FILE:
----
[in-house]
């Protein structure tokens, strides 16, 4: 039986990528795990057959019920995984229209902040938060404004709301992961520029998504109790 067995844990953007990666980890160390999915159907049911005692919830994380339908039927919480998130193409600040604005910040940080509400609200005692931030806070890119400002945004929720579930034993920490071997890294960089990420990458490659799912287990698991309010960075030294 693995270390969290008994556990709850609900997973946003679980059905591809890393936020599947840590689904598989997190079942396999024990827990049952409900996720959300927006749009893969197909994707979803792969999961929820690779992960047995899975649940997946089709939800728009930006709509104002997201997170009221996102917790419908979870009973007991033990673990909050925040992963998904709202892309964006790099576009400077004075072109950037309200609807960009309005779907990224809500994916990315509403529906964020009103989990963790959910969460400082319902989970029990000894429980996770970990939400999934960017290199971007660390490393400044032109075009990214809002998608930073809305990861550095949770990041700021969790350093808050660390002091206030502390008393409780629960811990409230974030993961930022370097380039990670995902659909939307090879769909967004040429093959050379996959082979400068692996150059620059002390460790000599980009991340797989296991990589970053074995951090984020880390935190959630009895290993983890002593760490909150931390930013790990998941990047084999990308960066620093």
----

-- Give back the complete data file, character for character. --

[in-house]
């Protein structure tokens, strides 16, 4: 039986990528795990057959019920995984229209902040938060404004709301992961520029998504109790 067995844990953007990666980890160390999915159907049911005692919830994380339908039927919480998130193409600040604005910040940080509400609200005692931030806070890119400002945004929720579930034993920490071997890294960089990420990458490659799912287990698991309010960075030294 693995270390969290008994556990709850609900997973946003679980059905591809890393936020599947840590689904598989997190079942396999024990827990049952409900996720959300927006749009893969197909994707979803792969999961929820690779992960047995899975649940997946089709939800728009930006709509104002997201997170009221996102917790419908979870009973007991033990673990909050925040992963998904709202892309964006790099576009400077004075072109950037309200609807960009309005779907990224809500994916990315509403529906964020009103989990963790959910969460400082319902989970029990000894429980996770970990939400999934960017290199971007660390490393400044032109075009990214809002998608930073809305990861550095949770990041700021969790350093808050660390002091206030502390008393409780629960811990409230974030993961930022370097380039990670995902659909939307090879769909967004040429093959050379996959082979400068692996150059620059002390460790000599980009991340797989296991990589970053074995951090984020880390935190959630009895290993983890002593760490909150931390930013790990998941990047084999990308960066620093």